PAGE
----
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As for the smell of the river being a drawback--I don't know if anyone saw the Mayor's Housing Summit on Metro Channel 3 (or was actually there) but, during his speech, Mayor Purcell stated that the city will be finishing with cleaning up the river sometime this year and that for the first time the "river smell" will not be an overwhelming part of the downtown experience. So that should not be a concern--whichever way the winds blow things around down there.

Another reason that I have heard given for why the Sounds stadium should not be built was given by Councilman Briley, in an interview with 104.5 The Zone. He stated that the city should not "settle," for Minor League Baseball because Nashville is now a, "Major League Town." I think this is just a diversion by someone who is looking for any way he can to defeat the Sounds proposal. If he doesn't support a deal like this one, where the tax payers are not at risk, then he would certainly not support the type of deal that would be required for a city the size of Nashville to lure another major league sports team. As well, there are St.Louis and Atlanta, who draw fans from Nashville and will always be opposed to Nashville MLB. More importantly, is the fact that another pro sports team is just not realistic for this city--at least not anytime in the forseeable future.

I think that a lot of people forget that we are a mid-sized city and when you start talking about major league sports the competition includes much much larger cities with more resources to compete (see LA w/o NFL team). So the types of deals that were made to get major league sports here were necessary for it to happen here at all. And personally, I feel that having those pro sports here has played a part in the explosion of downtown development. The Sounds stadium would only continue that--it would bring more people downtown to live and obviously for the games.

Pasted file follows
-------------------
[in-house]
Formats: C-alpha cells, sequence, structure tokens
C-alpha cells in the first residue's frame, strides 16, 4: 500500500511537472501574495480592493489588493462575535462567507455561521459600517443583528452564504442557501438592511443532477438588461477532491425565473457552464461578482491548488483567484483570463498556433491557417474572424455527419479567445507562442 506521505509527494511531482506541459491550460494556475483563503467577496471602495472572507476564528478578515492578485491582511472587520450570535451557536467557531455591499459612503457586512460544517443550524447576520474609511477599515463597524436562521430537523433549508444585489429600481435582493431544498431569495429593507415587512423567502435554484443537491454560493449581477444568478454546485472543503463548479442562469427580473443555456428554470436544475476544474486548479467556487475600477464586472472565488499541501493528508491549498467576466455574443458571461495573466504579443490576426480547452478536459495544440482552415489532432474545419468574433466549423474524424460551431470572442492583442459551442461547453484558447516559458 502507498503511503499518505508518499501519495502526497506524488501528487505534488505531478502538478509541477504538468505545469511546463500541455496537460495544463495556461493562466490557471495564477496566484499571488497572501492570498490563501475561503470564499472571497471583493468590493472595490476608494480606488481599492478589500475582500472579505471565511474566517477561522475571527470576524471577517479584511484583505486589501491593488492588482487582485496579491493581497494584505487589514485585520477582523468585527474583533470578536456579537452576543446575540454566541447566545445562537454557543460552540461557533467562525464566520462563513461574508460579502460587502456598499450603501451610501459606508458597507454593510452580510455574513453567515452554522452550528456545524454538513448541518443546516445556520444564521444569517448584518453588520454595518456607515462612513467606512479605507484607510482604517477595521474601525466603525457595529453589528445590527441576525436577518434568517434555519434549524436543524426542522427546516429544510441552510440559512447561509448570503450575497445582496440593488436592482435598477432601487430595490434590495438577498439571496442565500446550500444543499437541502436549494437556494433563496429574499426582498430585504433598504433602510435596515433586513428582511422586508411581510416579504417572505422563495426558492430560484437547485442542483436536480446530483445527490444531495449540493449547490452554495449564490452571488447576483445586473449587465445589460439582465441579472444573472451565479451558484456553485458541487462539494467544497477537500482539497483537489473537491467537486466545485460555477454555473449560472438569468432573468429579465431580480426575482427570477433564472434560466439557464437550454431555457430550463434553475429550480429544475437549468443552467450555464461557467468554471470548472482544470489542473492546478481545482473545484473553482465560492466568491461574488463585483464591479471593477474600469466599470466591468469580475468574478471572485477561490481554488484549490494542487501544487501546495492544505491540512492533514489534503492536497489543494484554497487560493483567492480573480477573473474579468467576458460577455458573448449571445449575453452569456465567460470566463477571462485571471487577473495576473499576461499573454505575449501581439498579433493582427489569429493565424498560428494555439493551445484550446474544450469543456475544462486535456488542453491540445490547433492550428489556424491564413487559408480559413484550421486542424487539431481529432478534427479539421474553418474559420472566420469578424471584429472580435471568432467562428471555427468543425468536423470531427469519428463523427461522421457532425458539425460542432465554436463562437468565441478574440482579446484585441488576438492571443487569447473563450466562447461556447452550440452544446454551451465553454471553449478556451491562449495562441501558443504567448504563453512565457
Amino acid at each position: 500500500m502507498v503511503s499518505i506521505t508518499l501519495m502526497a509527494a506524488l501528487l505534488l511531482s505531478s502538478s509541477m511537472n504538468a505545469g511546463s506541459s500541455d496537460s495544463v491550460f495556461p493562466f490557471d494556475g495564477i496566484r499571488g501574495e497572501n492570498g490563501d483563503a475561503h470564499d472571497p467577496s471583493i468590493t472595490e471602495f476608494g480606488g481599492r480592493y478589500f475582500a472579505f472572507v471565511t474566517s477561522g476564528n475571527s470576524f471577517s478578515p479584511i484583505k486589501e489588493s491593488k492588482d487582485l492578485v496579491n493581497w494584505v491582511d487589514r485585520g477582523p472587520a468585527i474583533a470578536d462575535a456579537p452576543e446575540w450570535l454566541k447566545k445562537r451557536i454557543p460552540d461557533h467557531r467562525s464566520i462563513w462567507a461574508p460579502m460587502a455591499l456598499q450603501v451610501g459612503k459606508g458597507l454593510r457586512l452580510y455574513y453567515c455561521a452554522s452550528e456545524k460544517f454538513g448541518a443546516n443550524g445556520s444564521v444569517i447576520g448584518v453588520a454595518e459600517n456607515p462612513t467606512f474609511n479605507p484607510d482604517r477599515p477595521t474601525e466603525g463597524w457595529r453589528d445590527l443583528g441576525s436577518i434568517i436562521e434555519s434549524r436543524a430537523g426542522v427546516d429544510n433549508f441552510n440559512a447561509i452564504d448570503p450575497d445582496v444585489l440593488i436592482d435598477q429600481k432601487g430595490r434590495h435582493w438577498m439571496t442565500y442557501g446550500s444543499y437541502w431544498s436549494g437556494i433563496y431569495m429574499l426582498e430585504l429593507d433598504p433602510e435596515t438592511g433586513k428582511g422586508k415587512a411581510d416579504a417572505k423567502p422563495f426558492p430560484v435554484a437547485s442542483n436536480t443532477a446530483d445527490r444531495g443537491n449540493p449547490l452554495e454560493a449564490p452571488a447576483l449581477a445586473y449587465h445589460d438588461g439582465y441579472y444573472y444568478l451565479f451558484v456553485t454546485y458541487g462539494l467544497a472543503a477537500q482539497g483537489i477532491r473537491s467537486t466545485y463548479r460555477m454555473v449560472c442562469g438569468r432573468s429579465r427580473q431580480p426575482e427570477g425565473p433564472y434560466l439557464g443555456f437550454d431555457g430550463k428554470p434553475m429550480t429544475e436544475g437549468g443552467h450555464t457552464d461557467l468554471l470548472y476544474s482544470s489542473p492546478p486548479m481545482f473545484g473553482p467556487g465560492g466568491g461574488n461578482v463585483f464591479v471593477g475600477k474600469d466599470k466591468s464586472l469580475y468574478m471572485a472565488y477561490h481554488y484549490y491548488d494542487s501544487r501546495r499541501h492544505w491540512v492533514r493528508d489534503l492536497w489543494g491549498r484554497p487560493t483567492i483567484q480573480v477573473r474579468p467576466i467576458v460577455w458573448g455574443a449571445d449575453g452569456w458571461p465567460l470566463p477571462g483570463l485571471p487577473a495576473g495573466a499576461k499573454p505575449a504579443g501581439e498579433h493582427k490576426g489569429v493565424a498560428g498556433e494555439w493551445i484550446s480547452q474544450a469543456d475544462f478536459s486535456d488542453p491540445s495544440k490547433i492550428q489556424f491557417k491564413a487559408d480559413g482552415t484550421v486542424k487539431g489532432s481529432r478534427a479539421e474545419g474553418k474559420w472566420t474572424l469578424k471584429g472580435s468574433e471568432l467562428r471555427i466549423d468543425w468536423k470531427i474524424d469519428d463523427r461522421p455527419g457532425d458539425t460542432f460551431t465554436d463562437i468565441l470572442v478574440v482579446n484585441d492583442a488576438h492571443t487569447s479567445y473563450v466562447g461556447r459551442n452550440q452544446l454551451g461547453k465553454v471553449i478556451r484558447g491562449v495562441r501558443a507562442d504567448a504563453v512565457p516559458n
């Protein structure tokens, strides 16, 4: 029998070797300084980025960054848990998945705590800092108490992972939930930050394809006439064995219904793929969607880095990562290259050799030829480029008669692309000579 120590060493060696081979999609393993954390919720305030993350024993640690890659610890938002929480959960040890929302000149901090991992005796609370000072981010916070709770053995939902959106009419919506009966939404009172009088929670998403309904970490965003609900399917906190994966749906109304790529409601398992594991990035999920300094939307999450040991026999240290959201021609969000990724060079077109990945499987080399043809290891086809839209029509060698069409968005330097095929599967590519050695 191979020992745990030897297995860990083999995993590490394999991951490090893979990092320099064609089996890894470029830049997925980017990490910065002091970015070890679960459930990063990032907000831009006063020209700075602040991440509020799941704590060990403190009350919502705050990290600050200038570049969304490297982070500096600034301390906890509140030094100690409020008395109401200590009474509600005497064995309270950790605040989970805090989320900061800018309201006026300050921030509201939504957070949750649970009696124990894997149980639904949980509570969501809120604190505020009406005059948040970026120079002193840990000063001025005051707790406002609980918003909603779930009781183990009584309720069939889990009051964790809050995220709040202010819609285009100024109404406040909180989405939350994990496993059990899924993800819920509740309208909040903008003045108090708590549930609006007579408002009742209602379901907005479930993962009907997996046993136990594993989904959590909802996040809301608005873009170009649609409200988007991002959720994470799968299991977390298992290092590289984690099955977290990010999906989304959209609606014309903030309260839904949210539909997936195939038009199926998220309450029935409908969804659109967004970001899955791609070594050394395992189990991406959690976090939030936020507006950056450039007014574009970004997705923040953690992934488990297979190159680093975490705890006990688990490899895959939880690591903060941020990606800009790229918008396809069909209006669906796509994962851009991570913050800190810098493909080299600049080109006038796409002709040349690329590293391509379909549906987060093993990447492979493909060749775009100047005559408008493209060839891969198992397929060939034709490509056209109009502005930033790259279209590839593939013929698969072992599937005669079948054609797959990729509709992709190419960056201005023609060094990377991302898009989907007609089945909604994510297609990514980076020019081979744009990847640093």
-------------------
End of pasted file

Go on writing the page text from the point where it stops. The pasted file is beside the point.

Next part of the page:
And as DPoet explained previously, the Sounds deal being another "Nashville sells its soul . . ." type of a deal is just a myth.

No offense to anyone opposed to the deal. I think that with a piece of land as valuable and important as this one that the city needs to take its time and debate and look at all of the possibilities. It seems to me that the city (and its residents) have done that (and continue to do that). I thought the two best ideas were: the one to build residential development with greenspace and the Sounds proposal which also includes residential development. I personally thought that the Sounds proposal was the best--as long as it continues to include the residential. The Sounds have been flexible, have gotten financial backing and have developers waiting--and I think it is time for the city to be decisive. Either approve the Sounds proposal and get things started or pick a better idea (if there is one) and work hard on getting it started.